Destruction of public records should be an impeachable offense

Prof C Explains
4 min readSep 25, 2007

by J Scott Christianson, Columbia Daily Tribune Columnist

As Yogi Berra would say, “It’s deja vu all over again.” Only four months after we learned Bush administration officials deleted thousands of e-mails from their servers between 2003 and 2005 in direct violation of the Presidential Records Act, we learn that a similar practice of destroying e-mails is occurring in Gov. Matt Blunt’s office in violation of Missouri’s Open Meetings and Records Law.

This destruction of public records by the governor’s staff is disturbing and wrong for several reasons.

First, it destroys the ability of the public to understand how decisions are made in the governor’s office. The Sunshine Law is Missouri’s equivalent of the Freedom of Information Act, and it allows regular citizens reasonable access to government records so that they can investigate and learn about the inner workings of their government. Not all e-mail correspondence would necessarily be available to the public under the Sunshine Law, but now there is no possibility for e-mail communications to be made available.

Second, this practice might be destroying evidence that could be used in civil or criminal court cases. If someone in the governor’s office misused his or her position in government to benefit or injure a fellow Missourian, e-mail correspondence might be critical in prosecuting a case or proving innocence.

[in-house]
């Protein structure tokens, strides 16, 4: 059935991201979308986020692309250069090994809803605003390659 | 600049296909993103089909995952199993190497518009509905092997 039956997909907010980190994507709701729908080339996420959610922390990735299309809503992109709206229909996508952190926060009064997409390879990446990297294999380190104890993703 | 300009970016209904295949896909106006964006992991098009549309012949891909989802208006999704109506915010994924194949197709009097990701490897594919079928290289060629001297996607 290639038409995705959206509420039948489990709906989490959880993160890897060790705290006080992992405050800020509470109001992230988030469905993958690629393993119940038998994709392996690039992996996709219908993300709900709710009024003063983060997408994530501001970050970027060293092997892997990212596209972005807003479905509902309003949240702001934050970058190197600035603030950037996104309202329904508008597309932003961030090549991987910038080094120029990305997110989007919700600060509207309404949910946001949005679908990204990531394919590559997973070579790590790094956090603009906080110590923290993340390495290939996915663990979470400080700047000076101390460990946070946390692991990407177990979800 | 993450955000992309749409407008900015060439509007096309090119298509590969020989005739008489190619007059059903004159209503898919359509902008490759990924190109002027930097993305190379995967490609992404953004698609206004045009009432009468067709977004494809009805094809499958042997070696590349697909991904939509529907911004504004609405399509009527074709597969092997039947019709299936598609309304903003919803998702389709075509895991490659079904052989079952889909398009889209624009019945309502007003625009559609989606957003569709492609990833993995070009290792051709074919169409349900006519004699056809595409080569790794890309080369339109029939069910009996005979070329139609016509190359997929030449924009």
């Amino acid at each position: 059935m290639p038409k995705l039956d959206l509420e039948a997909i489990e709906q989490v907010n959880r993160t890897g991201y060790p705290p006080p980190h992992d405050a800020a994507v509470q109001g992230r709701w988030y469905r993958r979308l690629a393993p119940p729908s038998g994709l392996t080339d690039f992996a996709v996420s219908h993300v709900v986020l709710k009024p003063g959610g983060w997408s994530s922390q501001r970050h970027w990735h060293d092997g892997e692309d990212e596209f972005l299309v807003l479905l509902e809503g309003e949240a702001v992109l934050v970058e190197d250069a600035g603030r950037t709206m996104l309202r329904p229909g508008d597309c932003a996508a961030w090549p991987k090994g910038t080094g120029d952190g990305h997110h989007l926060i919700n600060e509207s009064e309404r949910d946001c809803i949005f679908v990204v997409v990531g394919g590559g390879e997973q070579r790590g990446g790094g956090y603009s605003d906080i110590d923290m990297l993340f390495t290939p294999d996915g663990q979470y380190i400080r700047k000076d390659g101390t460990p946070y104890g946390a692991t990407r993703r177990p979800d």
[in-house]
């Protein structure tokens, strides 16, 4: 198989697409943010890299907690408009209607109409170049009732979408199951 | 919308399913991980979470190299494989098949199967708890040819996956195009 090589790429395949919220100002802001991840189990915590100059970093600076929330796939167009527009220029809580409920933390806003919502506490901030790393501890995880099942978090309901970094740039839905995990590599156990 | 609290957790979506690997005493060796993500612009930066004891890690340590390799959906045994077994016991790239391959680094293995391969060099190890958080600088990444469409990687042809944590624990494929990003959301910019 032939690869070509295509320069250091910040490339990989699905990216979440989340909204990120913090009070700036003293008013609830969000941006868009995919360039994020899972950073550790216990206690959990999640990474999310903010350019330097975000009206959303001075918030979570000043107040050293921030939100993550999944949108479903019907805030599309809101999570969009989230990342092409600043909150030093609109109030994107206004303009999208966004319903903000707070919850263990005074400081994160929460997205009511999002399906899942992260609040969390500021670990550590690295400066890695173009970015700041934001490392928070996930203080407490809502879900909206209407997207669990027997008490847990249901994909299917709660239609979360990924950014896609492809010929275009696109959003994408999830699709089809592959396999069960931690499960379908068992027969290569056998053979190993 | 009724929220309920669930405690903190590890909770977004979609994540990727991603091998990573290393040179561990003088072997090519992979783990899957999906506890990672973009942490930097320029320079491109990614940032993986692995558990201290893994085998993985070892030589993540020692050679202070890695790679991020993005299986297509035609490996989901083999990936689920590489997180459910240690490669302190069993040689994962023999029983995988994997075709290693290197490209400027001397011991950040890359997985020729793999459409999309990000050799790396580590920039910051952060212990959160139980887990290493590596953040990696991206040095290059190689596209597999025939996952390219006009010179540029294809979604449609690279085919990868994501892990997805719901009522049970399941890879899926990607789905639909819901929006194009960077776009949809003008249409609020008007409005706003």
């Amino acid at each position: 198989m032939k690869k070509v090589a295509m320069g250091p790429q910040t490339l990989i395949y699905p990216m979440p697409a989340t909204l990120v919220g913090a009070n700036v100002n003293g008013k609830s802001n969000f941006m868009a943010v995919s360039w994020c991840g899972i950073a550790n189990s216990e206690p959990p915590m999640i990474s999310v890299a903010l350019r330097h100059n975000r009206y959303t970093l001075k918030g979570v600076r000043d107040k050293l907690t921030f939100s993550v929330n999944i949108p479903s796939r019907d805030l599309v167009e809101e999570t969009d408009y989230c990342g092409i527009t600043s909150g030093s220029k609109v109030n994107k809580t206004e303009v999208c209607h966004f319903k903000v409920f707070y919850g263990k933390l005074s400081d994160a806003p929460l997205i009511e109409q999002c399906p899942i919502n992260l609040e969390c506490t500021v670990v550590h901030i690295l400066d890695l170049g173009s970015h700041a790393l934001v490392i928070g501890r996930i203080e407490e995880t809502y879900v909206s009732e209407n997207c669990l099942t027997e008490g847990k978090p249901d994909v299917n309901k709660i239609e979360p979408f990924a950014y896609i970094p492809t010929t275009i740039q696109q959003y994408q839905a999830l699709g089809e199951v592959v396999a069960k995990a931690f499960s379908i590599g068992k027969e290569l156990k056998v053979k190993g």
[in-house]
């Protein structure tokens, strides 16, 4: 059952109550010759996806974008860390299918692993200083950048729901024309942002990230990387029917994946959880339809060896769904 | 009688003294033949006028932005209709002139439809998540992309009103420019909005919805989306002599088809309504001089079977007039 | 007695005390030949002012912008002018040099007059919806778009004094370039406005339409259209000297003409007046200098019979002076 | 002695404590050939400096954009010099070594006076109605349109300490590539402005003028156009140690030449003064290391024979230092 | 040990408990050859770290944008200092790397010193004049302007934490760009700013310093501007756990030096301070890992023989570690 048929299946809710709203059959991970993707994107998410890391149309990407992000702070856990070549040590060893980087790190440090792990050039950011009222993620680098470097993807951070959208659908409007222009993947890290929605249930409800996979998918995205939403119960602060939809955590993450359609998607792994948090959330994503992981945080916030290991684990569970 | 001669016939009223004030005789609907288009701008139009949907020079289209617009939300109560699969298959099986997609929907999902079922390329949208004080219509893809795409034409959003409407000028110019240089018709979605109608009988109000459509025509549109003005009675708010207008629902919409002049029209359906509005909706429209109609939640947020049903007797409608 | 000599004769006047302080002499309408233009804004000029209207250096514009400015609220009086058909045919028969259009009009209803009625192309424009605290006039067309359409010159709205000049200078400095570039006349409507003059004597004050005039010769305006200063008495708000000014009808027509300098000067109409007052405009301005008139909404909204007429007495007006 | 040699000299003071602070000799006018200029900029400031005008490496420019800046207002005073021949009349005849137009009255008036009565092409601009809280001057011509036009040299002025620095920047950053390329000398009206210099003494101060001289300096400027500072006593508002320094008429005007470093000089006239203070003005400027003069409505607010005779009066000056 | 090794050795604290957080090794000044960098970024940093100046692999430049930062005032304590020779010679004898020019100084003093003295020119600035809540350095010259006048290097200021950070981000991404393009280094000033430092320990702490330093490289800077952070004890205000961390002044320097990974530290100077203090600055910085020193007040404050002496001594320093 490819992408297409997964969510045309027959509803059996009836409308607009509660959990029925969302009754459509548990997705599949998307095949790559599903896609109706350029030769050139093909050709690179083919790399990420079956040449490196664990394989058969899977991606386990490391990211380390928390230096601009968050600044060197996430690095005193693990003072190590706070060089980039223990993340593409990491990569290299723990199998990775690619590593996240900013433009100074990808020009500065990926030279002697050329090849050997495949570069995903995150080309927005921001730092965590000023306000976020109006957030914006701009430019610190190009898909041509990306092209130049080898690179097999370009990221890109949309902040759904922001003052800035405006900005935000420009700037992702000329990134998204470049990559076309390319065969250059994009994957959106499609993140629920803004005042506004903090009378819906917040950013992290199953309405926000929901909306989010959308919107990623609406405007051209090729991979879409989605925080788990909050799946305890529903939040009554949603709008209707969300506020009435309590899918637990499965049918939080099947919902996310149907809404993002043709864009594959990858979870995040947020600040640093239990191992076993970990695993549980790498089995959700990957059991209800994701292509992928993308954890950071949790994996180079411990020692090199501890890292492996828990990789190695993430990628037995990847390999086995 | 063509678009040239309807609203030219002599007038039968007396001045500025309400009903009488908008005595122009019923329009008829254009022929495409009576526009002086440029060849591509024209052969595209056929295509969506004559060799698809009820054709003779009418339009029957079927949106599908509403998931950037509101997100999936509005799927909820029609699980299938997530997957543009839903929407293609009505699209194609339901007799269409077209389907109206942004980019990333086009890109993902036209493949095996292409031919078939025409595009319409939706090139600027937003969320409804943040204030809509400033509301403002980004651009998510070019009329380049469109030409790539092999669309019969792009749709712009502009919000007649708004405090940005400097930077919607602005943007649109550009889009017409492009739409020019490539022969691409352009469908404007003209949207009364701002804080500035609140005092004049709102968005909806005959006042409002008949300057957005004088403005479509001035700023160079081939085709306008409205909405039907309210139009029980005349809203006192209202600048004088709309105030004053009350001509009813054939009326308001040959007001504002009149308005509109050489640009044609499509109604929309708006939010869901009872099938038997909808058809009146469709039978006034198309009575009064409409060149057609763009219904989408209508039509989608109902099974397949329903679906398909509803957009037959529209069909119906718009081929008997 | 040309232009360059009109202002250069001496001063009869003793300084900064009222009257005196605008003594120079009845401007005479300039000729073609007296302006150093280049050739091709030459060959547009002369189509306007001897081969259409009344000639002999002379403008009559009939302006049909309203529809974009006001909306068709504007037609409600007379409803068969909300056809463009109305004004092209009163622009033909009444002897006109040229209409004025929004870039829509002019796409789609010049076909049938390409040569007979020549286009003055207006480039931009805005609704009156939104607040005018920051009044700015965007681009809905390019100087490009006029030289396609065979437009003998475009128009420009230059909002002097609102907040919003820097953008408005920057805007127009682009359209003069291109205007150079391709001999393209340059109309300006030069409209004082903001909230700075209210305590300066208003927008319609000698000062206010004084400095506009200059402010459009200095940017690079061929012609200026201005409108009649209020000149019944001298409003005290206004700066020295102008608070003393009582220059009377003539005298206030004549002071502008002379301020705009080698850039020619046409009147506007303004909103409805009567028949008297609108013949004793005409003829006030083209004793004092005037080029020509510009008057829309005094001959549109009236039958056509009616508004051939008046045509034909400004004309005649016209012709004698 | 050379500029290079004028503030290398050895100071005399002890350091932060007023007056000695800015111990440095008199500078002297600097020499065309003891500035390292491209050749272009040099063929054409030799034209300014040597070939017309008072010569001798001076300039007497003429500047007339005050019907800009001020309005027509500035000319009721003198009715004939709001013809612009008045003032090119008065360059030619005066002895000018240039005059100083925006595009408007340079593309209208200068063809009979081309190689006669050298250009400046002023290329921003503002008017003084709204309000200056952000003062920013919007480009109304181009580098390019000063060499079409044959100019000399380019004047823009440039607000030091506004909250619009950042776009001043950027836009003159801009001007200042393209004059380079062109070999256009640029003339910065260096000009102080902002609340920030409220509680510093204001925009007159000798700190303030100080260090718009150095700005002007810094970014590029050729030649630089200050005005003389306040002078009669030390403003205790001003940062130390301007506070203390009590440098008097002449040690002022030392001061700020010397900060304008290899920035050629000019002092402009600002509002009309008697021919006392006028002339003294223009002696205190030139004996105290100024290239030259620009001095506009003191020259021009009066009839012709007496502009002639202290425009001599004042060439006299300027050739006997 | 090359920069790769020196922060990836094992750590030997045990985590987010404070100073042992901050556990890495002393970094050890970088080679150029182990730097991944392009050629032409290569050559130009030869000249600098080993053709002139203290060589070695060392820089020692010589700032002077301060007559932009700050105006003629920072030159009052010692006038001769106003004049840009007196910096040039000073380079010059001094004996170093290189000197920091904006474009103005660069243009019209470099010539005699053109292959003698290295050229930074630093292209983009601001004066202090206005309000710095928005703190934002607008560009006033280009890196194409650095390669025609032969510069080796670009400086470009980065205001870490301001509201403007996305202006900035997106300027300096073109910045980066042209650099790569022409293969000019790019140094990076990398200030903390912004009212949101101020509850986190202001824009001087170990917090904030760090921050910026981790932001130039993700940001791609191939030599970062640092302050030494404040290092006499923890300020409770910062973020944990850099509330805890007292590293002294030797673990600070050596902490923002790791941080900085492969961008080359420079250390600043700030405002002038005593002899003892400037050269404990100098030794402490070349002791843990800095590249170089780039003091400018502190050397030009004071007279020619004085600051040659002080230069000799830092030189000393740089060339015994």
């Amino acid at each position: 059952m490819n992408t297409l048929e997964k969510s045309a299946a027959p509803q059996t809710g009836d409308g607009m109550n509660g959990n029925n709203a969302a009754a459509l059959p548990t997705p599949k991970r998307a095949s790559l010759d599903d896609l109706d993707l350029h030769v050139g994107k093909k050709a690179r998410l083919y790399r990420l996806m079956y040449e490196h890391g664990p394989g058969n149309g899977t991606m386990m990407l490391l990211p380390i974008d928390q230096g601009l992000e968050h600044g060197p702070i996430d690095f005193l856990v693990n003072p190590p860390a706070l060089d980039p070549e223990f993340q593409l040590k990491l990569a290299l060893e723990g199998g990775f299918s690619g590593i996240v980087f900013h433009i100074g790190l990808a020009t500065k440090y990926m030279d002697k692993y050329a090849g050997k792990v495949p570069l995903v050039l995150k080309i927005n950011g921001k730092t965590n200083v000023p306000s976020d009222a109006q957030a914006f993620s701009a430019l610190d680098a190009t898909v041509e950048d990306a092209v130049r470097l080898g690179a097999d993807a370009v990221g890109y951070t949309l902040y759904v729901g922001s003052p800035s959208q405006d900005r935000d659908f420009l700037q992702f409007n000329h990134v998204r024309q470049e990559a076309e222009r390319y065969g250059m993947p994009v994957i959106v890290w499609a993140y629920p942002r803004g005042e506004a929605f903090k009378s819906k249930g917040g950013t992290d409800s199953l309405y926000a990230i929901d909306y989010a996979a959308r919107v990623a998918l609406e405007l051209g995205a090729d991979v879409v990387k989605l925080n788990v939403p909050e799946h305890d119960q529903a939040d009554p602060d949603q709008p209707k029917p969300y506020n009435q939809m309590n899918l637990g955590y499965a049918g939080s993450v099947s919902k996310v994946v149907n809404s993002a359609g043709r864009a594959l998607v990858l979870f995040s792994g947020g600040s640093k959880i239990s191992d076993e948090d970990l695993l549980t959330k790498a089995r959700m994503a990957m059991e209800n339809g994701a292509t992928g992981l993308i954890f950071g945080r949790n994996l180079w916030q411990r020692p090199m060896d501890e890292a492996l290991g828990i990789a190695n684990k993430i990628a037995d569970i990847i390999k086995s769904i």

Third, because the governor’s staff knows e-mail records will not be maintained, some might be tempted to use e-mail and state resources for activities they shouldn’t be doing while on the public payroll, such as political campaign work.

Fourth, by breaking the public trust, this practice further erodes the public’s confidence in state government and reduces people’s willingness to participate in government or even vote.

And, finally, it’s illegal.

As the state’s chief executive, you would think Blunt wouldn’t be quite so cavalier about breaking the law. The St. Louis Post-Dispatch reported that, “in explaining his staff’s intentions,” Blunt “said with a chuckle, ‘I think people are trying to have a clear and manageable in-box. That’s what they’re trying to do.’ “

This from a governor who loves to tout his leadership in e-government and spent $58,354 on new computers when he moved into the governor’s office in 2005.

Prof C Explains

J Scott Christianson: UM Teaching Prof, Technologist & Entrepreneur. Connect with me here: